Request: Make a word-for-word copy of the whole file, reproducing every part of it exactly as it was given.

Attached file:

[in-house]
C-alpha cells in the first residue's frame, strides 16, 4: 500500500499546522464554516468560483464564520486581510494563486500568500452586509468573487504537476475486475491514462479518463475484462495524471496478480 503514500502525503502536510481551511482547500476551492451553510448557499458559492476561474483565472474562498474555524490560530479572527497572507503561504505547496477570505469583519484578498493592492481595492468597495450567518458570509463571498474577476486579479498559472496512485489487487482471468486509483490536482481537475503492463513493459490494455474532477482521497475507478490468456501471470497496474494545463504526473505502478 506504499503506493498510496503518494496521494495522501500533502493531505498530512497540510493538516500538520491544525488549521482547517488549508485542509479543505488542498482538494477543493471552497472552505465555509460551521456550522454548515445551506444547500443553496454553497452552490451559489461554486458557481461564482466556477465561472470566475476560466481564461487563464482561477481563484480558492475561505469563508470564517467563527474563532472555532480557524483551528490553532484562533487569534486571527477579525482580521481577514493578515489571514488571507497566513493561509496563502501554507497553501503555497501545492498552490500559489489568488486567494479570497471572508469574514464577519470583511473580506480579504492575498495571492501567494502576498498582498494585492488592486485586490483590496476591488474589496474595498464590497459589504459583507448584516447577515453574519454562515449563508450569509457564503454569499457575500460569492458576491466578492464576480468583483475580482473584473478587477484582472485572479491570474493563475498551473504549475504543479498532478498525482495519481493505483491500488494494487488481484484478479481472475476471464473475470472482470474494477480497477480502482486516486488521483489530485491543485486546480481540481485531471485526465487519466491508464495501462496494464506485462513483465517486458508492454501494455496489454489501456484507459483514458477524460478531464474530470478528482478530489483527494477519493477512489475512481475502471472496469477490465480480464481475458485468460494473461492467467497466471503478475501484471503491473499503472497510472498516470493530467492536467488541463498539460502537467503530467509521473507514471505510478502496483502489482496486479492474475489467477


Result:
[in-house]
C-alpha cells in the first residue's frame, strides 16, 4: 500500500499546522464554516468560483464564520486581510494563486500568500452586509468573487504537476475486475491514462479518463475484462495524471496478480 503514500502525503502536510481551511482547500476551492451553510448557499458559492476561474483565472474562498474555524490560530479572527497572507503561504505547496477570505469583519484578498493592492481595492468597495450567518458570509463571498474577476486579479498559472496512485489487487482471468486509483490536482481537475503492463513493459490494455474532477482521497475507478490468456501471470497496474494545463504526473505502478 506504499503506493498510496503518494496521494495522501500533502493531505498530512497540510493538516500538520491544525488549521482547517488549508485542509479543505488542498482538494477543493471552497472552505465555509460551521456550522454548515445551506444547500443553496454553497452552490451559489461554486458557481461564482466556477465561472470566475476560466481564461487563464482561477481563484480558492475561505469563508470564517467563527474563532472555532480557524483551528490553532484562533487569534486571527477579525482580521481577514493578515489571514488571507497566513493561509496563502501554507497553501503555497501545492498552490500559489489568488486567494479570497471572508469574514464577519470583511473580506480579504492575498495571492501567494502576498498582498494585492488592486485586490483590496476591488474589496474595498464590497459589504459583507448584516447577515453574519454562515449563508450569509457564503454569499457575500460569492458576491466578492464576480468583483475580482473584473478587477484582472485572479491570474493563475498551473504549475504543479498532478498525482495519481493505483491500488494494487488481484484478479481472475476471464473475470472482470474494477480497477480502482486516486488521483489530485491543485486546480481540481485531471485526465487519466491508464495501462496494464506485462513483465517486458508492454501494455496489454489501456484507459483514458477524460478531464474530470478528482478530489483527494477519493477512489475512481475502471472496469477490465480480464481475458485468460494473461492467467497466471503478475501484471503491473499503472497510472498516470493530467492536467488541463498539460502537467503530467509521473507514471505510478502496483502489482496486479492474475489467477